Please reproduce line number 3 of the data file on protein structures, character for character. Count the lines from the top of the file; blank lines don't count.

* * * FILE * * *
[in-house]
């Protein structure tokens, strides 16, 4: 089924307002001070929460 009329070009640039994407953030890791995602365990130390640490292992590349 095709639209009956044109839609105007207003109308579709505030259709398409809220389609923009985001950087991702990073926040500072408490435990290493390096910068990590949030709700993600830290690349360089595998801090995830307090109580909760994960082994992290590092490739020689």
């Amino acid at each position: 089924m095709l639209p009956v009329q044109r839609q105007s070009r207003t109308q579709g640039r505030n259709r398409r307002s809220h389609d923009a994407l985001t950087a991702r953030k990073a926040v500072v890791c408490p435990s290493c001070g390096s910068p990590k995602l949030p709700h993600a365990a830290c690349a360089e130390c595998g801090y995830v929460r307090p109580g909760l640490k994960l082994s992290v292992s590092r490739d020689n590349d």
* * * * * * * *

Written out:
């Amino acid at each position: 089924m095709l639209p009956v009329q044109r839609q105007s070009r207003t109308q579709g640039r505030n259709r398409r307002s809220h389609d923009a994407l985001t950087a991702r953030k990073a926040v500072v890791c408490p435990s290493c001070g390096s910068p990590k995602l949030p709700h993600a365990a830290c690349a360089e130390c595998g801090y995830v929460r307090p109580g909760l640490k994960l082994s992290v292992s590092r490739d020689n590349d």